How to get paid in your business

This is a guest post by Liz Parsons more details at the end of this post

angry woman

Don’t let unpaid invoices cripple your business

Having provided goods or a service to a customer, you’d think that getting paid would be the most logical thing to happen next. Sadly this isn’t always the case, and each year small businesses struggle to get the money they are owed – causing huge problems with paying for materials, future planning and ensuring staff get their wages.

This is a bigger issue than many people realise. Although this is a problem throughout the world, in Australia, research has estimated that an average small business is owned up to $13,200 in unpaid invoices.

However, there are ways in which you can approach business to ensure that unpaid invoices don’t cripple your business. Here are just some of them…

Ensure that there are consequences for late or non-payments

For a small business, it can be difficult to find the balance between wanting to chase to ensure that you get paid, but also not wanting to drive your customers away by harassing them. However, if a customer is not paying you, then perhaps they are not the type of customer that you want. As a business, you need to be firm in your belief that you deserve to be paid, and you should do all you can to make sure this happens. One way to encourage prompt payment is to have consequences for late payment, such as adding on an interest charge for each day over the invoice due date. We recommend using the Reserve Bank of Australia’s base rate (1.5% at time of writing) to set a daily amount which will be added onto the total bill until payment is made.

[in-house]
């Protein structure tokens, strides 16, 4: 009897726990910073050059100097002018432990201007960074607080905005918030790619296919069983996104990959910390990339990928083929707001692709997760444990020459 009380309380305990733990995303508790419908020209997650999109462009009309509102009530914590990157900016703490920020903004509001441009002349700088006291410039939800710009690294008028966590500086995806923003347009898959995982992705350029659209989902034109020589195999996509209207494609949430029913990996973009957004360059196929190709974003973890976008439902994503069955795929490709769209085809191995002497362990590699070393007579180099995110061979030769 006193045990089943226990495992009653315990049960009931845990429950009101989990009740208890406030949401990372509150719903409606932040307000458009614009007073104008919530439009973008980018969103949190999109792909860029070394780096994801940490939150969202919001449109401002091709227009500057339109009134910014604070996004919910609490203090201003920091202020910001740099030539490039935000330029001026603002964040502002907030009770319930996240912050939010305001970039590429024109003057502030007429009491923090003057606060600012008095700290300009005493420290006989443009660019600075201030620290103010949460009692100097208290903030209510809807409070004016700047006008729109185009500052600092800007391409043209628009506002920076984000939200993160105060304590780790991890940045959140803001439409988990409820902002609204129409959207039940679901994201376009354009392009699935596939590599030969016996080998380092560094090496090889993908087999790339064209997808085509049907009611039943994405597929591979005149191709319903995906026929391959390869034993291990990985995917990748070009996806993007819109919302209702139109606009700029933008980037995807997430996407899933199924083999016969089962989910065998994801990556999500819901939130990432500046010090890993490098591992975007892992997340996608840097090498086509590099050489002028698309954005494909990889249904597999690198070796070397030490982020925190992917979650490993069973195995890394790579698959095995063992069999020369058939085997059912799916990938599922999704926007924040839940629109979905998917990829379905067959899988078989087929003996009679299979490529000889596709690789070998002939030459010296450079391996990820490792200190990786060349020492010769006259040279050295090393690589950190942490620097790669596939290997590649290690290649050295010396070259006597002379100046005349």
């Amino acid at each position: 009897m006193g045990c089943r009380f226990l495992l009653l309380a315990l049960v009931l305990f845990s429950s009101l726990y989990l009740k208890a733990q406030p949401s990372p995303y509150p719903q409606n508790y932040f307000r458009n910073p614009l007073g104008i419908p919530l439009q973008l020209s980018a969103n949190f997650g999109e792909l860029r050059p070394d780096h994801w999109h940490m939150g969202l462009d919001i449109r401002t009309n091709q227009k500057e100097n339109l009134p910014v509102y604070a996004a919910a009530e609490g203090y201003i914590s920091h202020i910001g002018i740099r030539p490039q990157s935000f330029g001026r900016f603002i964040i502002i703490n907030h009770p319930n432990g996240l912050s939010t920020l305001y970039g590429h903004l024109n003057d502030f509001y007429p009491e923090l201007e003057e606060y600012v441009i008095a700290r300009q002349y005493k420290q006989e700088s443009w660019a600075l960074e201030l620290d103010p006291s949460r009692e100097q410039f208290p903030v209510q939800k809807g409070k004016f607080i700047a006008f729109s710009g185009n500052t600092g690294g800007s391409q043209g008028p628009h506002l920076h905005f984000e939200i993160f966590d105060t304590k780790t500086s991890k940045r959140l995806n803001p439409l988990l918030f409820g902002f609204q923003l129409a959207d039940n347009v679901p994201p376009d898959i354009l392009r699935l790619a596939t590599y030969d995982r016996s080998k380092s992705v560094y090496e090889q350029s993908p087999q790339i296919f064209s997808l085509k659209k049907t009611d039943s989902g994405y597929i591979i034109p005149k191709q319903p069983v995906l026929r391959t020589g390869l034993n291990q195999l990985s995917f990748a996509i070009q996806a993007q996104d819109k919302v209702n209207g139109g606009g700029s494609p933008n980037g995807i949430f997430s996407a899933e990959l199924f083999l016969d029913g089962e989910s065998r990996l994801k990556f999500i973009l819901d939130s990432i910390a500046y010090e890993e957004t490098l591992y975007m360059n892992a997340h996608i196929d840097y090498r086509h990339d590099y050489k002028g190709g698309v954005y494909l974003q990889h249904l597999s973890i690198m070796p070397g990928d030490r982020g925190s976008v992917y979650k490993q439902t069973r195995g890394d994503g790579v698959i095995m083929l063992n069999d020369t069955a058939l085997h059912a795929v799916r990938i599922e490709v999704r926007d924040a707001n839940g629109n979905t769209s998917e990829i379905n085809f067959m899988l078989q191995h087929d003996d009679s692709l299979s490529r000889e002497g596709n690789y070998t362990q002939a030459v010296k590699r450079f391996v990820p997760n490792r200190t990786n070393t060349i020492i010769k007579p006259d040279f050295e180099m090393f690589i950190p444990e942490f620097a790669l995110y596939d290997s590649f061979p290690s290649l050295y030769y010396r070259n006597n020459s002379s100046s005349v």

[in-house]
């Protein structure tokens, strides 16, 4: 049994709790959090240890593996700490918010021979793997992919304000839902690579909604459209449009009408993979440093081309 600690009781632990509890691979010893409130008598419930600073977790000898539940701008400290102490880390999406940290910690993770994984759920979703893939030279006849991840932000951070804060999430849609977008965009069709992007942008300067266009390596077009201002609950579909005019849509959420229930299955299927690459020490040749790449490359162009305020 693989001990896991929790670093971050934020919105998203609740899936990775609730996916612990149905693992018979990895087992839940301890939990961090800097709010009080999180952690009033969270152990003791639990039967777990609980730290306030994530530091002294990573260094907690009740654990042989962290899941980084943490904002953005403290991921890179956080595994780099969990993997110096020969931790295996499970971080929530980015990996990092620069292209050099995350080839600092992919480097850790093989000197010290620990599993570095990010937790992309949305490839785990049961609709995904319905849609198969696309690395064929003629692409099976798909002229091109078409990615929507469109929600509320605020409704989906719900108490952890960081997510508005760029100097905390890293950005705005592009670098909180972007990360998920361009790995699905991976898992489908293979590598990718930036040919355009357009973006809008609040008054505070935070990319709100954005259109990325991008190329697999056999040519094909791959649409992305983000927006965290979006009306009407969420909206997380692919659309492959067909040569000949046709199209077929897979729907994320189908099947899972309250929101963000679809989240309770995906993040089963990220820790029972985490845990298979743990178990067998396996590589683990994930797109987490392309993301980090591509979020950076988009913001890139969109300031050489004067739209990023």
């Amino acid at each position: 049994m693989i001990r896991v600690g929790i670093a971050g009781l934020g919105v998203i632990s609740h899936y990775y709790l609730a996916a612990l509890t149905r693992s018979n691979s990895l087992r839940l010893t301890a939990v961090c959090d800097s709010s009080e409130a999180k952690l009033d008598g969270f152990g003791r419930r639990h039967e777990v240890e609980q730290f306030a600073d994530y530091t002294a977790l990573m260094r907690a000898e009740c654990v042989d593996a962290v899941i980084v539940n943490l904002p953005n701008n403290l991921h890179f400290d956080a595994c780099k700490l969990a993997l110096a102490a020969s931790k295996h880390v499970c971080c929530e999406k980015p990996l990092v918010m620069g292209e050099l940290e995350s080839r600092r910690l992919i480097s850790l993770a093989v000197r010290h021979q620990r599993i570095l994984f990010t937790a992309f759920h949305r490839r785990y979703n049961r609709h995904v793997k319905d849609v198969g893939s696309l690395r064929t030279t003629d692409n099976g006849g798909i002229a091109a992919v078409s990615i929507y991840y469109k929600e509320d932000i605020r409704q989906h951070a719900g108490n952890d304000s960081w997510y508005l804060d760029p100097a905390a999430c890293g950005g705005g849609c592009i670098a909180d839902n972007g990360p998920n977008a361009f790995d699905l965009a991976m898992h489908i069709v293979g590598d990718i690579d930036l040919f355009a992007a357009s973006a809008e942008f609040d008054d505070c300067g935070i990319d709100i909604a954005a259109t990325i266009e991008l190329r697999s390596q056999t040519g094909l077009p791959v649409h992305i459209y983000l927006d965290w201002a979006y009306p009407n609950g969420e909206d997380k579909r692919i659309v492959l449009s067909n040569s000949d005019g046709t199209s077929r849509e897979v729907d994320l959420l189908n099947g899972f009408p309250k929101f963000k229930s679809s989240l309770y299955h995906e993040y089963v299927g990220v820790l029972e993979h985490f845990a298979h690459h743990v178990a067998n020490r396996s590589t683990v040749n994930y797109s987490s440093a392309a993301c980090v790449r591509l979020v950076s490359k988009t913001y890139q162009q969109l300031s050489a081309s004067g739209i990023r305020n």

Find out as much as you can before you agree to do business with someone

This can be dependent on what sort of industry your small business sits in, but if it’s possible to find out more about your customers before agreeing to work with them then do so. Try to find out if they have a good reputation, or if there have been any concerns raised about them in the past. Also, depending on the size of their business, look to see if they have a finance department or at least a person dedicated to paying the bills. This can indicate if they are formal in their approach to invoices, or if it’s all a bit ad hoc which can lead to missed payments. If alarm bells ring when you do your research then consider if this is the type of customer you want, particularly if there is a risk they won’t pay at all.

Put in measures to help when selling to overseas customers

Selling overseas has many challenges, including ensuring that you get paid. The lag between the time it takes for someone to receive the goods if they don’t live in Australia naturally adds to the time you can expect to get paid, so if an invoice is then late it can cause some real problems. If your business buys and sells goods overseas, then you may wish to consider using trade finance. This is a way of taking out a loan which can act as a bridge helping you to pay for the goods, while waiting to be paid by your customer.